View Full Version : Radial intercept rules of thumb?

Banana Joe
22nd May 2018, 11:36
I was wondering if there's a simple rule of thumb to use on the go to 'eye-ball' by how many degrees of CDI deviation to anticipate the turn to intercept the required radial or QDM/QDR based on ground speed, distance from the station, and intercept angle.

Simple stuff, not mathematicaly exact but good enough to fly by reference to instruments.

what next
22nd May 2018, 17:30
Google for "angle of lead" (many of the search results will point towards this very forum...). Seems to work but I would recommend to do it often enough so as to develop an intuitive feeling for getting it right without applying any rules. Same for descent planning.

23rd May 2018, 00:52
If you're using a HSI then there's an easy way: Keep the HDG lubber line touching the top of the CDI. The closer the CDI moves towards the centre, the intercept angle will reduce. Eventually the intercept angle will equal zero when the CDI reaches the centre.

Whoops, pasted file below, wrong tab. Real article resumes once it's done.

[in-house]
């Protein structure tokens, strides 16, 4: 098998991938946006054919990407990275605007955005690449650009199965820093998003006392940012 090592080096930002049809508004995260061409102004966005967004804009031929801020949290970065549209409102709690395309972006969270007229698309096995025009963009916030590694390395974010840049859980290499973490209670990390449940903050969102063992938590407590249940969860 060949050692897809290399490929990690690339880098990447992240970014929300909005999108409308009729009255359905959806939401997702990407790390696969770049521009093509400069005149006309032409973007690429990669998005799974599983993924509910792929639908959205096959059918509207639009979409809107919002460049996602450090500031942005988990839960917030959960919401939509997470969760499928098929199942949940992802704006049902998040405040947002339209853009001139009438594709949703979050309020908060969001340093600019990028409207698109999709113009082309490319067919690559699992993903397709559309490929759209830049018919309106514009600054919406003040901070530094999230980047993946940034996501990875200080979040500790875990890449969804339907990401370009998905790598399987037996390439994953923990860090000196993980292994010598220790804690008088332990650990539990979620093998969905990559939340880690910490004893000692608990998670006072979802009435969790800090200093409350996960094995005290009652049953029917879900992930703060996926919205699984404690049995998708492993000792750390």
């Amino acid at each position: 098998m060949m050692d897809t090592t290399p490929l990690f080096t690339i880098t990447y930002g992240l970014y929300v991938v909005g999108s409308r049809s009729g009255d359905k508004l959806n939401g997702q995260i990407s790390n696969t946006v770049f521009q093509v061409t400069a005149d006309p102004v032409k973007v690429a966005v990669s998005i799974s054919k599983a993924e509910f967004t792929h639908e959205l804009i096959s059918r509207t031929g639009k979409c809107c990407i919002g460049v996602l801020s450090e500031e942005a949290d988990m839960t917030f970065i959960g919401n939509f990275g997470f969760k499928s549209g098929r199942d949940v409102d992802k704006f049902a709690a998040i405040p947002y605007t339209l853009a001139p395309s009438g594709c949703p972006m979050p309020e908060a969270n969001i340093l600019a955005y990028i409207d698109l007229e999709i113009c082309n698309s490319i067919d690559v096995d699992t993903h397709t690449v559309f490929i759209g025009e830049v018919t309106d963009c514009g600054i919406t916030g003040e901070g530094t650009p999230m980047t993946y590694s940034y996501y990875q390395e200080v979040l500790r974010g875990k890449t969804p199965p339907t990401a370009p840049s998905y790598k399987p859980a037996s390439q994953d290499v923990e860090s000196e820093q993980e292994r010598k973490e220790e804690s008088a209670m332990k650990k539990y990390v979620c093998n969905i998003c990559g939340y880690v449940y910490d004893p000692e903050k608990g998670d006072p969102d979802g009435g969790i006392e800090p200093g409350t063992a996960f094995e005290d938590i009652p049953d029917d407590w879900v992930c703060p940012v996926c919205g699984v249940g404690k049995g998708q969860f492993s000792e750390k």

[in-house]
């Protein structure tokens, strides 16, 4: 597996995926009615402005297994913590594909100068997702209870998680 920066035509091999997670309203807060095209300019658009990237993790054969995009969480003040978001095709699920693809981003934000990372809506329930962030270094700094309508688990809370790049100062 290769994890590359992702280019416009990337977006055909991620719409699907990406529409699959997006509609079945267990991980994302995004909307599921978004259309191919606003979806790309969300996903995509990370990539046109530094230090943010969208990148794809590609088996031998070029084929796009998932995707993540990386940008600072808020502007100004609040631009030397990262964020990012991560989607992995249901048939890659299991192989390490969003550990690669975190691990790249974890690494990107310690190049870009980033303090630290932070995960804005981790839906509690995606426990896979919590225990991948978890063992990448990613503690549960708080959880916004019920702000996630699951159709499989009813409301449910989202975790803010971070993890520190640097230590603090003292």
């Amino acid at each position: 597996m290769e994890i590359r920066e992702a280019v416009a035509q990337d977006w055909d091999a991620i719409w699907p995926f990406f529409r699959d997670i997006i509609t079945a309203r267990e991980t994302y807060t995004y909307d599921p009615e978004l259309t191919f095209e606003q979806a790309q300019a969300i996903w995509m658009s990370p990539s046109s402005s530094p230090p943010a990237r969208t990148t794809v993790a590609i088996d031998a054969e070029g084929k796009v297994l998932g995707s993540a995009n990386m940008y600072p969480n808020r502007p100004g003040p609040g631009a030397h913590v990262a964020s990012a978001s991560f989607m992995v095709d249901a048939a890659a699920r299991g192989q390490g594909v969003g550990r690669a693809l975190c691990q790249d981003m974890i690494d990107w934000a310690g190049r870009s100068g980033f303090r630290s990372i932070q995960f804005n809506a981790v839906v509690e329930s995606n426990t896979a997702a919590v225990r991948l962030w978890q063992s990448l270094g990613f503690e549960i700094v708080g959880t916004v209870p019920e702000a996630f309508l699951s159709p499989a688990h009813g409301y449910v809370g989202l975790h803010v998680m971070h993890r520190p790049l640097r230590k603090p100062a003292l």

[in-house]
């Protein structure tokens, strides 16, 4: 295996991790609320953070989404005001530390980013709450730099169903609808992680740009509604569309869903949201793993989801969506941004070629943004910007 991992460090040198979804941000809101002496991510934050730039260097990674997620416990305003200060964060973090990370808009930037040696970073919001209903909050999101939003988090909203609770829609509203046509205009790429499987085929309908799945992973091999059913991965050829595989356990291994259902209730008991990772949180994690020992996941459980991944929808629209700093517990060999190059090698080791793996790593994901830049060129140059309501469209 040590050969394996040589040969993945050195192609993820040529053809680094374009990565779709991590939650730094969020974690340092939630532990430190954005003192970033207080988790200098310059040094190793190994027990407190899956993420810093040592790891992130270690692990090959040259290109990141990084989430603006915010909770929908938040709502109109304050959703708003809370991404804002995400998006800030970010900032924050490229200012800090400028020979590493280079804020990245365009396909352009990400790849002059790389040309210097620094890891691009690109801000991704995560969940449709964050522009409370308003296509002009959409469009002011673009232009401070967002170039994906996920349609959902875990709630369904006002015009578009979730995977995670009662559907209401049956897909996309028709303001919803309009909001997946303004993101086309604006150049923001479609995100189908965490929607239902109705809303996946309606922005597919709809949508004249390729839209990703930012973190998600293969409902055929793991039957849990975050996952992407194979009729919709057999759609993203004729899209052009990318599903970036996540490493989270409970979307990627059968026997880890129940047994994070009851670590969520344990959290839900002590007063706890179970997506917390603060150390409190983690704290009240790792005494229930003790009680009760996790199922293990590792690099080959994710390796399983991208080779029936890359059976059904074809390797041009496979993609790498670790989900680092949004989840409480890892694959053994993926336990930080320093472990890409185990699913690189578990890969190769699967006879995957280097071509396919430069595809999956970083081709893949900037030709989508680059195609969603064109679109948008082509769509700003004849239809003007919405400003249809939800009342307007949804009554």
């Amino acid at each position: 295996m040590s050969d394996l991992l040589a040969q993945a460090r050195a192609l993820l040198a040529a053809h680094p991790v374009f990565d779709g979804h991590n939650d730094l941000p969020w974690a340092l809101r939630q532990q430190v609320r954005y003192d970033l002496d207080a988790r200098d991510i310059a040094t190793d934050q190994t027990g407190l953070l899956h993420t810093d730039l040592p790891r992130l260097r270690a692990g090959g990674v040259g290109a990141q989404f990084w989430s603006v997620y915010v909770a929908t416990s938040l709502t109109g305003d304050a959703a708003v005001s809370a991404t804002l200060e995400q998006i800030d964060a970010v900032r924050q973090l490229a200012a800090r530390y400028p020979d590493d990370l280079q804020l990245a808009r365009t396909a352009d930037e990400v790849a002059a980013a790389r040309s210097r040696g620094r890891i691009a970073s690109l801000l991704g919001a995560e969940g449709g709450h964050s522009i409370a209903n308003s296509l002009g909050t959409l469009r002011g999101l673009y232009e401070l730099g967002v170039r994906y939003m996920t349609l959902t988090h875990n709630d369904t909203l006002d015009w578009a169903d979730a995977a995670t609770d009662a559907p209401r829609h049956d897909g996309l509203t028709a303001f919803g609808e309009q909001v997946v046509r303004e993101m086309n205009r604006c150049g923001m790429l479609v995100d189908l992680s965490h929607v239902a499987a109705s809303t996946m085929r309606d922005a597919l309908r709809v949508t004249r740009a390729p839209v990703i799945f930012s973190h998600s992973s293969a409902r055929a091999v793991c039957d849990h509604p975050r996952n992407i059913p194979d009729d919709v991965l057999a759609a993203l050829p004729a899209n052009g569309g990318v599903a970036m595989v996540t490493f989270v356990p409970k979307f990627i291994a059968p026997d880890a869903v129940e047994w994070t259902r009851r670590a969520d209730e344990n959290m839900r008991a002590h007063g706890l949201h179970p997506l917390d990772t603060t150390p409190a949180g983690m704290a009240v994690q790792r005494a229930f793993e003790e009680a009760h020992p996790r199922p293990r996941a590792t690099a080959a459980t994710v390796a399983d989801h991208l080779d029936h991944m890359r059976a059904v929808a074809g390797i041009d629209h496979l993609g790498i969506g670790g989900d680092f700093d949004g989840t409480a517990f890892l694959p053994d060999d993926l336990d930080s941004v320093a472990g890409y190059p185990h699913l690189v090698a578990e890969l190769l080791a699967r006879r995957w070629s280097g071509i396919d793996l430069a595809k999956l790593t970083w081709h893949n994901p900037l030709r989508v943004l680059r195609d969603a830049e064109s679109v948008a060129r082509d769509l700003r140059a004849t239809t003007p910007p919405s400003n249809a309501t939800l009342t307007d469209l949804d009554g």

There are a couple of caveats though:

1. If there is a wind from the other side of the radial ie a headwind component during the intercept, then eventually the radial closure will stop when the intercept angle equals the wind correction angle. Not a big deal - you'll just have to recognise it and then increase the intercept angle a bit to get the CDI centred. But then the advantage is that once it's centred you'll already know what WCA to lay off to anticipate the drift.

2. If a tailwind component then the CDI could move quite rapidly, needing a fair amount of turn rate from you, and you will also have to anticipate the required WCA by turning a bit more as the CDI centres.

Ascend Charlie
26th May 2018, 10:41
You can use the 1:60 rule. If your turn radius is 1nm, then at 10 nm from the station, it would be 6 at 60nm, so call it 6 degrees.

For 2nm turn radius, allow twice as much, Einstein. And that is presuming you are tracking the arc, at 90 degrees to the oncoming radial. If you are at a 30 degree intercept, use half the lead angle.

Any other angle, pluck a number out of your fundamental orifice and have a go.

But try to keep your heading line between the fixed part of the CDI line and the moving part of the CDI.